About one-third of the food we eat is actually pollinated by honeybees, according to Oklahoma State University. This includes fruit like strawberries and tomatoes. Preschool and elementary students are old enough to understand the process of pollination. Along with the pollination lesson, parents and teachers can introduce the students to a series of crafts and activities that will reinforce the process of pollination.
Bring two flowers into class. Show the students the flower, naming each of the parts while pointing to them on the flower. Let the children know that bees often pick up pollen when they rest on the first flower's stamen. Then when the bees travel to the second flower, some of their pollen falls off and rests on that flower's stigma. This is how the flowers are fertilized. Ask the children to show you what they have learned by drawing their own flower diagram, being sure to label each of the flower's parts.
Younger children often need a visualization of the concept being taught in order to fully grasp it. Demonstrate pollination with a simply activity. Give each child a picture of a flower, or have the children draw a picture of their favorite flower on a sheet of construction paper. Make sure each flower has a circular center. Allow the children to color the center of their flower in with a piece of chalk. Take a cotton ball and tell the children you are the bee. Stop by each flower and rub the cotton ball in the center of the flower. Show the children the cotton ball when you finish. They should notice that the pollen (chalk) transferred from the flower onto the bee (cotton ball).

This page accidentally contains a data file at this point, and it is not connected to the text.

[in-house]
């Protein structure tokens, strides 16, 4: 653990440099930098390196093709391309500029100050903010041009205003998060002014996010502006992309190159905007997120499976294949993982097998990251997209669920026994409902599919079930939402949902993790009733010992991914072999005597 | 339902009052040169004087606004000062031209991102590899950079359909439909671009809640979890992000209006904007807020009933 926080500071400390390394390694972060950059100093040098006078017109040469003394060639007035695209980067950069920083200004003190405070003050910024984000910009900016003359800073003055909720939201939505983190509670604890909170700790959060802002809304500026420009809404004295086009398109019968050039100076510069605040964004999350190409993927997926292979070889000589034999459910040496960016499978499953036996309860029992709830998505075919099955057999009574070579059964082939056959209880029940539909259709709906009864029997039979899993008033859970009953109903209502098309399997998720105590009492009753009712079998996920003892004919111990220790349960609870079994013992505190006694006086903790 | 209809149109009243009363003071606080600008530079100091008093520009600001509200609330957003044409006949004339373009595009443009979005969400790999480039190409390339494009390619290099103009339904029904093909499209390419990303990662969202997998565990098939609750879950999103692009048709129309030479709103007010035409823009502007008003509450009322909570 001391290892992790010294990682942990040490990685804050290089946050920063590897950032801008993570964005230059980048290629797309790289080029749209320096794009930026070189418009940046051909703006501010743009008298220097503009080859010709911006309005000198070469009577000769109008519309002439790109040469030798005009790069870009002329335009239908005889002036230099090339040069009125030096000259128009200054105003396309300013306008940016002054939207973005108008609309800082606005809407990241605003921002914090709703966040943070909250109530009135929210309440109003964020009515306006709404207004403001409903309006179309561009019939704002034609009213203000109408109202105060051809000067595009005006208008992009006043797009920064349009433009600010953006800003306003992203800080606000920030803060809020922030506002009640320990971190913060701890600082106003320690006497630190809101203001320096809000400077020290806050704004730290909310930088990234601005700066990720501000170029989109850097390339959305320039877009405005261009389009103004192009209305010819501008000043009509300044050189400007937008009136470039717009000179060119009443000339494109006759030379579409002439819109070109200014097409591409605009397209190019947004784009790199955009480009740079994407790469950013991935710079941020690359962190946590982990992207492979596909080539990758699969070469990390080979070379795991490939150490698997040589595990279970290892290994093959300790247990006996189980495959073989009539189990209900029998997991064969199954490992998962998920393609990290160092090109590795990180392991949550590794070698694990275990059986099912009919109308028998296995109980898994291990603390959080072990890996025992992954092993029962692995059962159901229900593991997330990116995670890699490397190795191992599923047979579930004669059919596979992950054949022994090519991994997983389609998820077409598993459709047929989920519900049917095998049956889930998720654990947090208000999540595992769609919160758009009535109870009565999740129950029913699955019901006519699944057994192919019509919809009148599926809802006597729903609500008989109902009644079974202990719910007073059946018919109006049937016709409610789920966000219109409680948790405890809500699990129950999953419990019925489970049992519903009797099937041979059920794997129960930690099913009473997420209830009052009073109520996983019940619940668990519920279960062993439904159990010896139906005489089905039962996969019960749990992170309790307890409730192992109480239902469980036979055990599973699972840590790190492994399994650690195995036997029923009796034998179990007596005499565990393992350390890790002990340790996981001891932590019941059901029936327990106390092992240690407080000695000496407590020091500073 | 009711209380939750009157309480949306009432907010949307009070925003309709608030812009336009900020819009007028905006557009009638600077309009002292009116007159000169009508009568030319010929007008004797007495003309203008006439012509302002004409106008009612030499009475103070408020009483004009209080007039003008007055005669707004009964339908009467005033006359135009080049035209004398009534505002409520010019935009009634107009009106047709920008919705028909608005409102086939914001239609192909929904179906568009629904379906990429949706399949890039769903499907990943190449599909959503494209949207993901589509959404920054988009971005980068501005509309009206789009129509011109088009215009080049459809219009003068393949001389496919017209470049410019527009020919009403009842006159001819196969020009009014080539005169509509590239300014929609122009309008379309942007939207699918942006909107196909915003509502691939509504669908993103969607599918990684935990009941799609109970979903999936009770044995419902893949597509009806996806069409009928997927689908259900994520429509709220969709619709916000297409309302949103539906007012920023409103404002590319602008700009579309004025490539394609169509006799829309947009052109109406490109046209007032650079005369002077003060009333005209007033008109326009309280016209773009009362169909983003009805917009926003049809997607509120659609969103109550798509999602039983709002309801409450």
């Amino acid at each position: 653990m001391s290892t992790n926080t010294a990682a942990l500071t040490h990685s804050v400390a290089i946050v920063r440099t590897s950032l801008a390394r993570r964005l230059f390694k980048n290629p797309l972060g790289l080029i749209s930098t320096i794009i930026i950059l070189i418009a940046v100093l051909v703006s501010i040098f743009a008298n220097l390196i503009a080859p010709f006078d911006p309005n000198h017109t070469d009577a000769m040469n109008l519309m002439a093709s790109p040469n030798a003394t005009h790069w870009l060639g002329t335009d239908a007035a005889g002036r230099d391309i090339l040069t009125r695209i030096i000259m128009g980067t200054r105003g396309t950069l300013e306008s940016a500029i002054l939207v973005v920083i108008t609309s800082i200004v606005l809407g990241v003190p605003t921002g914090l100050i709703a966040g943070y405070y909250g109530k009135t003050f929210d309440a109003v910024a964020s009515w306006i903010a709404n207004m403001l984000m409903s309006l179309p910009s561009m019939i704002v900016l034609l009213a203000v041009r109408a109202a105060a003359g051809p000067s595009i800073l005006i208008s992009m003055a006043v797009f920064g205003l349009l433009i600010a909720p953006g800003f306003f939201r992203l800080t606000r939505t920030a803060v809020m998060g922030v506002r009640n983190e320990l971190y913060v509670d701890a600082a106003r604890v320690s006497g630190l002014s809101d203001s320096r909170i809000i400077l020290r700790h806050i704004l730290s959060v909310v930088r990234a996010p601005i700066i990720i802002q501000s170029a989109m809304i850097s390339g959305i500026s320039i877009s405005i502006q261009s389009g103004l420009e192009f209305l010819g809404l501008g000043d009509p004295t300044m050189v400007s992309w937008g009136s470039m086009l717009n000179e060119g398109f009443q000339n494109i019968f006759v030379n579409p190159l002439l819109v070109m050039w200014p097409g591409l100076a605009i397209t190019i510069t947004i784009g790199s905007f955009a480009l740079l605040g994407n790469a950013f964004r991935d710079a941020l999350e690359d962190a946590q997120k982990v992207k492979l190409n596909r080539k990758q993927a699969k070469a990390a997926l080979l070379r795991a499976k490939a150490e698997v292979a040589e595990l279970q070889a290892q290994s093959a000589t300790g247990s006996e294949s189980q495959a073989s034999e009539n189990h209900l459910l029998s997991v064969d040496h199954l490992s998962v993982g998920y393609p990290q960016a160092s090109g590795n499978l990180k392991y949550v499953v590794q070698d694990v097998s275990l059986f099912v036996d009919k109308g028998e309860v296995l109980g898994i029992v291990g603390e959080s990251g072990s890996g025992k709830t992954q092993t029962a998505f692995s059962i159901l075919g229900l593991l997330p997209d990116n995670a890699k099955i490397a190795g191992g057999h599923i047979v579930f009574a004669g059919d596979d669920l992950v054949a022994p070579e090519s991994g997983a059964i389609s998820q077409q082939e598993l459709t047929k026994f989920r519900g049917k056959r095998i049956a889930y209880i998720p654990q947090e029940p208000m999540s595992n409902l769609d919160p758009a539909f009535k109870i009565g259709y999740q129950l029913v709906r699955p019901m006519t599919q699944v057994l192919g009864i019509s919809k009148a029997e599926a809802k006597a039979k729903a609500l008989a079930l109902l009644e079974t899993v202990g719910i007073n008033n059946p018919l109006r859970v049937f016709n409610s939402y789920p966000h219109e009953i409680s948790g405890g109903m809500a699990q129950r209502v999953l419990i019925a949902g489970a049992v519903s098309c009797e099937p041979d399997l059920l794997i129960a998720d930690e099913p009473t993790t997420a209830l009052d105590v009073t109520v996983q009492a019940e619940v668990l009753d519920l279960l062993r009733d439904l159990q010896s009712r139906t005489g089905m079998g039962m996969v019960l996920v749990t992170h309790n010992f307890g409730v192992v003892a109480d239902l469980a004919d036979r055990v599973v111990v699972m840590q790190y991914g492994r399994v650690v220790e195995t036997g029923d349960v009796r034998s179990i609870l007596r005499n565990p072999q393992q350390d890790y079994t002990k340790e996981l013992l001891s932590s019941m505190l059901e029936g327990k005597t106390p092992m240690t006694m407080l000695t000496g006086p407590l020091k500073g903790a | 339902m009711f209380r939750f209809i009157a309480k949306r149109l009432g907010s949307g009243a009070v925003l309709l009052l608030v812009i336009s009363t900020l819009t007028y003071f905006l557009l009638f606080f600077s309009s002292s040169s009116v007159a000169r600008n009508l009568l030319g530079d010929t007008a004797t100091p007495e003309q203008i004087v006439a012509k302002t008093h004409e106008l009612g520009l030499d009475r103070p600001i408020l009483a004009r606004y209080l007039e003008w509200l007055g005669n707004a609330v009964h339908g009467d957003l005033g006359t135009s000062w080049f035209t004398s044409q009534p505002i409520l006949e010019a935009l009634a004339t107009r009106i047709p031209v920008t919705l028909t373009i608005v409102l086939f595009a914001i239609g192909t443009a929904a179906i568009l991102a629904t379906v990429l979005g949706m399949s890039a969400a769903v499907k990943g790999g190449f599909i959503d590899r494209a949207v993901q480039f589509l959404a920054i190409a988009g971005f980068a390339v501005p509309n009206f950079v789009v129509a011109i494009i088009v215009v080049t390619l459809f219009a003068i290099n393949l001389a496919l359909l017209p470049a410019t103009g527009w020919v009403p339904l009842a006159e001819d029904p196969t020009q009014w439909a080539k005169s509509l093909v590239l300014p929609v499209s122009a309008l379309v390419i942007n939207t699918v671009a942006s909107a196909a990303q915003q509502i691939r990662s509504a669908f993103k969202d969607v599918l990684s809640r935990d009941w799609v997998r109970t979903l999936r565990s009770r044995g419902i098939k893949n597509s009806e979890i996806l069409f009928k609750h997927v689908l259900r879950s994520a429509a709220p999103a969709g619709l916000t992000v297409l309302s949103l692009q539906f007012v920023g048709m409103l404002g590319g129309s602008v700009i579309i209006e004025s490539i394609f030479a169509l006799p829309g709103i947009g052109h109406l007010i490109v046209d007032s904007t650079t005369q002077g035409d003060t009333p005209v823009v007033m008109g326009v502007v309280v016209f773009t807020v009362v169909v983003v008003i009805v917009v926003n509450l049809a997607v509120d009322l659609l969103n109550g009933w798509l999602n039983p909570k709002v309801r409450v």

Pollination Relay Race
Separate your students into two even teams. Give each team a bee. The bee can be a puppet, or a picture of a bee glued to a craft stick. Set a bucket 10 feet in front of each team, another bucket 10 feet away from the first bucket and a pretend beehive 10 feet away from the second bucket. Fill the two buckets with circular coins made from construction paper. Half of them must have a "P" written on the top for pollen and the other half "N" for nectar. Instruct the children to line up. One student from each team will go at a time, pretending to be the bee. The students must run to the first bucket, grab a pollen coin and a nectar coin, and head to the second bucket to deposit a pollen coin. Next, the students grab another nectar coin and a new pollen coin and run to the beehive to deposit all of the coins. Students then run back to their teammates and pass the bee off to the next person in line. The team who finishes first wins.
Honey Taste Test
Teach your students that after bees take nectar from the flowers they visit, the bees head back to their beehive and turn the nectar into honey. Bring a jar of raw organic honey (preferably local) into the classroom. Give each child a spoonful of the honey to taste. Ask the children to describe the taste. They should comment that the honey is sweet. Let the students know that honey is a healthy alternative to sugar. The children can try the honey in a glass of tea or drizzled over a waffle.
- Oklahoma State University Extension 4-H Youth Development: Bee Smart -- Bee Happy
- University of Georgia: Garden Earth Naturalist Club: Pollination Department: Lesson 1 -- Suga's Hard Working Pollinators
- University of Nebraska Lincoln: Wonderwise: Pollen Detective
- Manchester University: Pollination Station